On March 15, 2018, the Trump Administration took the unprecedented step of publicly blaming the Russian government for carrying out cyber attacks on American energy infrastructure. According to a joint Technical Alert issued by the Department of Homeland Security and the FBI, beginning at least as early as March 2016, Russian government cyber actors carried out a “multi-stage intrusion campaign” that sought to penetrate U.S. government entities and a wide range of U.S. critical infrastructure sectors, including “organizations in the energy, nuclear, commercial facilities, water, aviation and critical manufacturing sectors.” Continue Reading U.S. Blames Russia for Cyber Attacks on Energy Infrastructure
On December 21, 2017, the Federal Energy Regulatory Commission (“FERC”) issued a Notice of Proposed Rulemaking (“NOPR”) aimed at expanding mandatory reporting obligations in relation to cybersecurity incidents. In particular, FERC’s NOPR would direct the North American Electric Reliability Corporation (“NERC”) to develop modifications to certain Critical Infrastructure Protection (“CIP”) Reliability Standards so that those standards require mandatory reporting of cybersecurity incidents that compromise or attempt to compromise a responsible entity’s Electronic Security Perimeter (“ESP”) or associated Electronic Access Control or Monitoring Systems. Continue Reading FERC Issues Notice of Proposed Rulemaking Aimed at Expanding Data Breach Reporting Obligations
On January 18, 2017, the Department of Homeland Security (“DHS”) issued an updated National Cyber Incident Response Plan (the “Plan”) as directed by Obama’s Presidential Policy Directive 41, issued this past summer, and the National Cybersecurity Protection Act of 2014. Continue Reading DHS Issues Updated National Cyber Incident Response Plan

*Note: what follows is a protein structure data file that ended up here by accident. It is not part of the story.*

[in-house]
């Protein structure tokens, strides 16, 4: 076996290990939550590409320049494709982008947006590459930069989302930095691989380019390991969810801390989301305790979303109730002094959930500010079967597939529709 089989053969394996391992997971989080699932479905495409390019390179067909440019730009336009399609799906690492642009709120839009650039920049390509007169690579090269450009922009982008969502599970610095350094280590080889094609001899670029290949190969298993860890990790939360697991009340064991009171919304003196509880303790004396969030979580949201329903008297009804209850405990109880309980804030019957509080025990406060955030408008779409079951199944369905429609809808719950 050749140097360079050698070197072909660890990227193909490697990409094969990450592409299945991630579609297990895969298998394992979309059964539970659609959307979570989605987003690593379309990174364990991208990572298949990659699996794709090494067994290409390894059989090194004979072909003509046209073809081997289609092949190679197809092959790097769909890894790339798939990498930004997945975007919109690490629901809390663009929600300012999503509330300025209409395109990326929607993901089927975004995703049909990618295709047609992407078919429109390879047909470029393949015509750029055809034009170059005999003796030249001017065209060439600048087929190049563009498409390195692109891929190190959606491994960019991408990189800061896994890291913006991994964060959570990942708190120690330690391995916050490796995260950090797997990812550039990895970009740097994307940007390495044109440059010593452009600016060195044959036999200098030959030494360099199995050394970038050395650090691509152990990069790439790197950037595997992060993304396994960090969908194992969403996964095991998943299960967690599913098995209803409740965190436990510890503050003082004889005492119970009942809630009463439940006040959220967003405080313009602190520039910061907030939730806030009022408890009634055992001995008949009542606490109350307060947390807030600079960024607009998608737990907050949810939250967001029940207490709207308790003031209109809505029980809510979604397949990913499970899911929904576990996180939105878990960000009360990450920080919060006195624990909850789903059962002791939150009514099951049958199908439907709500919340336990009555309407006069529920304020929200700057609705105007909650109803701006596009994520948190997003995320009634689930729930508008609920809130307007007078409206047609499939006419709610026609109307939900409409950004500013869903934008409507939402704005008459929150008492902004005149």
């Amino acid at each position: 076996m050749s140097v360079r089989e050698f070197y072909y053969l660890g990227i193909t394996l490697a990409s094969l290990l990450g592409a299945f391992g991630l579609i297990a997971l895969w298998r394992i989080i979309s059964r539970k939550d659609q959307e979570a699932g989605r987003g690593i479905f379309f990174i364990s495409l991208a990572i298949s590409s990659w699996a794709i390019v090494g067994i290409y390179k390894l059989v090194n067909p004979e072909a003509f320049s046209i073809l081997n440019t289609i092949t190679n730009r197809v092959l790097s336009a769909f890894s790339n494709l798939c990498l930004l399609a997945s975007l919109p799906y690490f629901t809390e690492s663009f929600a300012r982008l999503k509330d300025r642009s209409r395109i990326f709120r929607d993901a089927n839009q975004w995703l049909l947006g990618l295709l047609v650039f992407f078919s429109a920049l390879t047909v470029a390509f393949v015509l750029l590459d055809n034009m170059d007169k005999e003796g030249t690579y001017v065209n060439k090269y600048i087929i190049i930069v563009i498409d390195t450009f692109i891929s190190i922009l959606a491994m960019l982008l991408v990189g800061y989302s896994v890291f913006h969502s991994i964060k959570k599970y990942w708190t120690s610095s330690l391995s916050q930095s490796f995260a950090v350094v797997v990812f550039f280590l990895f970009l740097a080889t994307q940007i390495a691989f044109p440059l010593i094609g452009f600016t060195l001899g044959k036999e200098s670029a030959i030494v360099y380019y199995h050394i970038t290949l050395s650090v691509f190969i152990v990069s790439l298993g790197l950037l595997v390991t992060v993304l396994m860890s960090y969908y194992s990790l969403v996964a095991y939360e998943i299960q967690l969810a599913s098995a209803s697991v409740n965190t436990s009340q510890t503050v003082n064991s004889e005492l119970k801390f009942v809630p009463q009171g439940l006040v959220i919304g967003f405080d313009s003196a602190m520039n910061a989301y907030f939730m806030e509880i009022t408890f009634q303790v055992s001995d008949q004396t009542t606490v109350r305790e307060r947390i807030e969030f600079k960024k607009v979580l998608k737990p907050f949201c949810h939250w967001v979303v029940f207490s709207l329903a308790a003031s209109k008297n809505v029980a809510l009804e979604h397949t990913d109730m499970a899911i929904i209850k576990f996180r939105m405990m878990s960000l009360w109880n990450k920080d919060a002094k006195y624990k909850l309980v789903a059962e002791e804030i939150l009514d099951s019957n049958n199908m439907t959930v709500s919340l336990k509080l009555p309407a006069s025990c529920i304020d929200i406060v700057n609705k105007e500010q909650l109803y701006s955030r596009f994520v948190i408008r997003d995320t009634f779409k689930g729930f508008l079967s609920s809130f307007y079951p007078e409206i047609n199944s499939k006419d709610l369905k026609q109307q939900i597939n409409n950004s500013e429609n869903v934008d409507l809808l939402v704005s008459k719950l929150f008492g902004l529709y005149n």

On July 26, 2016, the White House unveiled Presidential Policy Directive PPD-41 (“PPD-41”), Subject: United States Cyber Incident Coordination, which sets forth principles for federal responses to cyber incidents approved by the National Security Council (“NCS”). Coming on the heels of several high-profile federal breaches, including the Office of Personnel Management’s loss of security clearance information and the hack of over 700,000 IRS accounts, PPD-41 is a component of President Obama’s Cybersecurity National Action Plan. PPD-41 first focuses on incident response to cyber attacks on government assets, but also outlines federal incident responses to cyber attacks on certain critical infrastructure within the private sector. Continue Reading White House Releases New Policy on Federal Cyber Incident Response
On June 15, 2016, the U.S. Department of Homeland Security (“DHS”) and U.S. Department of Justice (“DOJ”) jointly issued final guidance on the Cybersecurity Information Sharing Act of 2015 (“CISA”). Enacted in December 2015, CISA includes a variety of measures designed to strengthen private and public sector cybersecurity. In particular, CISA provides protections from civil liability, regulatory action and disclosure under the Freedom of Information Act (“FOIA”) and other open government laws for “cyber threat indicators” (“CTI”) and “defensive measures” (“DM”) that are shared: (1) among businesses or (2) between businesses and the government through a DHS web portal. Congress passed CISA in order to increase the sharing of cybersecurity information among businesses and between businesses and the government, and to improve the quality and quantity of timely, actionable cybersecurity intelligence in the hands of the private sector and government information security professionals. Continue Reading DHS and DOJ Issue Final Guidance on the Cybersecurity Information Sharing Act of 2015